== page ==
The sexual harassment allegations are spreading to a number of army bases. How big a problem is it?
From my experience in the last ten years of running around as a reporter, it's very prevalent. It's a terrible, tragic thing that young women are abused by leaders whom they trust. But I think what we need to do is question the social experiment of putting men and women together in the same units.
Are you saying that women shouldn't be in the army?
I'm saying definitely, from my experience-and I'm only bringing you 51 years of experience-that women should not be in combat. Even putting women in service and support units hasn't worked. If you'll talk to any low-ranking enlisted man, a sergeant, a chief petty officer, or junior officer, up to the rank of lieutenant colonel, they'll tell you, off the record, or whisper to you, that this is not working. But if they said on the record it would be an absolute career-killer, because the perfumed princes up at the top want it to work, because people like the President of the United States, who don't understand the military, have ordered that it should work.
Including President Clinton. How do you rate his performance as commander-in-chief?
In terms of his deployment of our forces in places like Somalia and Bosnia ,I would have to give him mostly an F. Overall, I think he would barely squeak by with a passing grade of D.
His non-service in Vietnam still seems to be an issue with the military, as well as with others.
Clinton wasn't the only guy who dodged the draft. So did 13 million others, and many of them were absolutely right. It was a bad war. Clinton's mistake was that he lied about it. He made it worse by saying "I cannot afford a rupture with the Joint Chiefs of Staff." I would tell him he can't pussyfoot around when he's trying to deal with the top admirals and generals. He's got to thump some heads together and say, "I'm the boss, this is what I want," and forget about the past, forget about Vietnam.
In terms of defense strategy, what else should we be casting aside?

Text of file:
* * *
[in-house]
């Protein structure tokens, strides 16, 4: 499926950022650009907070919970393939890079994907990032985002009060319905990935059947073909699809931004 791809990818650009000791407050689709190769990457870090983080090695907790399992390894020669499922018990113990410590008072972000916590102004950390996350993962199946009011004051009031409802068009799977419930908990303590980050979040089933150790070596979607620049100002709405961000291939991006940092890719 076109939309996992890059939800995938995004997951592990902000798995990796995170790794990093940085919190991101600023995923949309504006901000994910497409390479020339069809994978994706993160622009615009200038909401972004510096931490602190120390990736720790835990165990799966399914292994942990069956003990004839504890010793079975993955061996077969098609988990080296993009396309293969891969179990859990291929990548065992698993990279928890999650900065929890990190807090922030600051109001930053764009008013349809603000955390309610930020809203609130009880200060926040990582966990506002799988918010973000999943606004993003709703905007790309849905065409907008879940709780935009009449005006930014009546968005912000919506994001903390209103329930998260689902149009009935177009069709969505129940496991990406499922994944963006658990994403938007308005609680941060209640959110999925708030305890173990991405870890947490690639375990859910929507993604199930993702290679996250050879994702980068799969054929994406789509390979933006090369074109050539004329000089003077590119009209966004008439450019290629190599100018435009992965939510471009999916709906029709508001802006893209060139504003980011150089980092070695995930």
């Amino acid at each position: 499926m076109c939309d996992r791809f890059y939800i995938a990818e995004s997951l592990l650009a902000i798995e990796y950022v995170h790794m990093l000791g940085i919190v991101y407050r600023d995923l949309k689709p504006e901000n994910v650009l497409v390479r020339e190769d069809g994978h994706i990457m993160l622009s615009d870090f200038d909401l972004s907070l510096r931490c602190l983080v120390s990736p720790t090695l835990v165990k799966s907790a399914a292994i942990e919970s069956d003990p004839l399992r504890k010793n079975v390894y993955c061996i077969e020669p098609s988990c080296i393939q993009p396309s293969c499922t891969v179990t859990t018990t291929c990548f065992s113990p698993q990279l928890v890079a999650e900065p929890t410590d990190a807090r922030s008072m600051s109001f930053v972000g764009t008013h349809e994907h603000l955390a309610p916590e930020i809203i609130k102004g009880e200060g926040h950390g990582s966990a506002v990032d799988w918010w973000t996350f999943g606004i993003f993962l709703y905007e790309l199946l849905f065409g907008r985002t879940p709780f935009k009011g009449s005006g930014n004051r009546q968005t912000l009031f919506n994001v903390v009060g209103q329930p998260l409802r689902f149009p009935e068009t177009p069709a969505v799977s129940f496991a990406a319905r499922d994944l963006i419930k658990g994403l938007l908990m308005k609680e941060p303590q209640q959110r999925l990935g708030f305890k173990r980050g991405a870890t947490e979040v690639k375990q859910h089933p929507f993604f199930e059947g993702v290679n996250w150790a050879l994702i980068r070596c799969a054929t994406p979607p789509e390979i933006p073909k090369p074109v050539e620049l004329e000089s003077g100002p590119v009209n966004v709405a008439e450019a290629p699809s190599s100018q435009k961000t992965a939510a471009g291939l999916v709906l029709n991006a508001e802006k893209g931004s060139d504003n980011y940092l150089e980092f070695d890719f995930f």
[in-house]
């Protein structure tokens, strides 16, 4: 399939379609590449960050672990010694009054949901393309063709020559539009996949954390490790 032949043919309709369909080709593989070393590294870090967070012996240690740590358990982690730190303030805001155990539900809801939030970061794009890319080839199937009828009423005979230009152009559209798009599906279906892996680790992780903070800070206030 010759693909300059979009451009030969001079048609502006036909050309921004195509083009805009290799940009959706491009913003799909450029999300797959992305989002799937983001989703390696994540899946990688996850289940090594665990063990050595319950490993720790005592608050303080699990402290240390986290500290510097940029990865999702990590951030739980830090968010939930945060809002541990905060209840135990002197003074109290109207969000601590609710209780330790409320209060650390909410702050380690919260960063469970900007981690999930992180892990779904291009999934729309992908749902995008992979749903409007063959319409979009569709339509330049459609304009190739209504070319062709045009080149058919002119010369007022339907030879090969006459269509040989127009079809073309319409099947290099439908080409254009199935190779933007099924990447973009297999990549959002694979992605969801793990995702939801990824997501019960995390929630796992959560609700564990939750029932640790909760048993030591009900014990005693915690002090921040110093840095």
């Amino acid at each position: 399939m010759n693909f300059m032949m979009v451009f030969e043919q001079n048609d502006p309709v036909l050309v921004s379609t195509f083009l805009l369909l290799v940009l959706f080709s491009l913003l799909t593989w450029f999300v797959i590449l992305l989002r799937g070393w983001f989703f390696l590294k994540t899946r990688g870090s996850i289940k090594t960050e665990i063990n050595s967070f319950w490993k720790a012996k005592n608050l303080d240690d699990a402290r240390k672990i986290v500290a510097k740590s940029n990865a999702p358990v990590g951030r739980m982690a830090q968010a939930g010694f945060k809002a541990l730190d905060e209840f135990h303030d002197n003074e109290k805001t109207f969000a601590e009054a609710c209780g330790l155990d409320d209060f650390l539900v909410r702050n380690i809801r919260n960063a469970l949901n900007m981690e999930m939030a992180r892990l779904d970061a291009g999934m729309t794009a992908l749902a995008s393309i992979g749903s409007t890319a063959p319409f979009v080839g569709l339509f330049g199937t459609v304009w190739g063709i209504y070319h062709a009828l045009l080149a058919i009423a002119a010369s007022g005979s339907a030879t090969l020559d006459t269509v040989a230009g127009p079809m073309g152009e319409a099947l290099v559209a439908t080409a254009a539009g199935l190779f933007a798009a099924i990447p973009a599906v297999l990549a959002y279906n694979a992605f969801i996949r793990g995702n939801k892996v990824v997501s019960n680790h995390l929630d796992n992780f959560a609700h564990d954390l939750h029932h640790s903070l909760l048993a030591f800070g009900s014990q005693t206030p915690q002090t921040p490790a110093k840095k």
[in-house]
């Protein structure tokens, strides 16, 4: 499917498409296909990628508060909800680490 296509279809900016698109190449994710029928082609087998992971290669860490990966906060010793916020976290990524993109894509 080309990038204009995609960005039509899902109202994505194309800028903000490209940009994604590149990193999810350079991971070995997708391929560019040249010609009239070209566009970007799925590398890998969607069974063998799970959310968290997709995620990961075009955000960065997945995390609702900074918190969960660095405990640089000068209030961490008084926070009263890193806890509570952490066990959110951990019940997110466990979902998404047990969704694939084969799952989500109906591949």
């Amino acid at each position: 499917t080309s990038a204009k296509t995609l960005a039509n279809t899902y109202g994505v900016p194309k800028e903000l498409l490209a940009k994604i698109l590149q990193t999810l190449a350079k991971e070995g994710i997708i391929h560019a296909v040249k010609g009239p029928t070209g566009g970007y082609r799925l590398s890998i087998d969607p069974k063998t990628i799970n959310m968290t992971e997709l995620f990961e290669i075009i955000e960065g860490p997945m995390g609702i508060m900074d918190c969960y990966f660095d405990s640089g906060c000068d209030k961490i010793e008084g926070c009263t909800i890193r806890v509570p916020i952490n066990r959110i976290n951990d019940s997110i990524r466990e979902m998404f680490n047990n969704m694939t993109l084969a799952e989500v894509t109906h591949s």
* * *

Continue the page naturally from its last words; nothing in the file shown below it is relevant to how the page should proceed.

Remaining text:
South Korea. The South Korean army is about five million strong, probably one of the most excellent armies in the world, they can defend themselves. They don't need the 39,000 Americans that are there backing them up, serving as a tripwire, and also costing the taxpayers $2 billion. And we could also pull out of all of Europe, where we have almost 100,000 troops that are costing the taxpayers a small fortune. Let the Europeans defend Europe.
You write in "Hazardous Duty" that we need to put more money into war-fighting capacity and less into high-tech toys.
What we need is a balance. We need to have a force capable of fighting a high-tech war with China, around 2010 or 2020, when it becomes the world power in terms of economic ability and military potential. And we need the same force to defend America from a re-emergent Soviet Union, which I believe will be back in that same time frame. We'll also need to defend against an Islamic confederation that I think will stretch from Algiers all the way to Afghanistan. To do that we need a high-tech force that will probably be mostly missiles, controlled by all of the high-tech gadgetry going. I don't see another Normandy division, or tank division attacks such as we saw in the Iraq desert.
But by the same token, we need another force that's ready for low-intensity conflict, the kind that was fought in Bosnia, in Haiti, in Somalia, in Los Angeles in 1992, and in St. Petersburg, Florida in 1996. We need to be prepared to fight a low-tech kind of warfare. What I worry about is that all our eggs are going into the high-tech basket at the expense of low-tech war, which will probably be the most prevalent.
Fred Branfman is a regular contributor to Salon.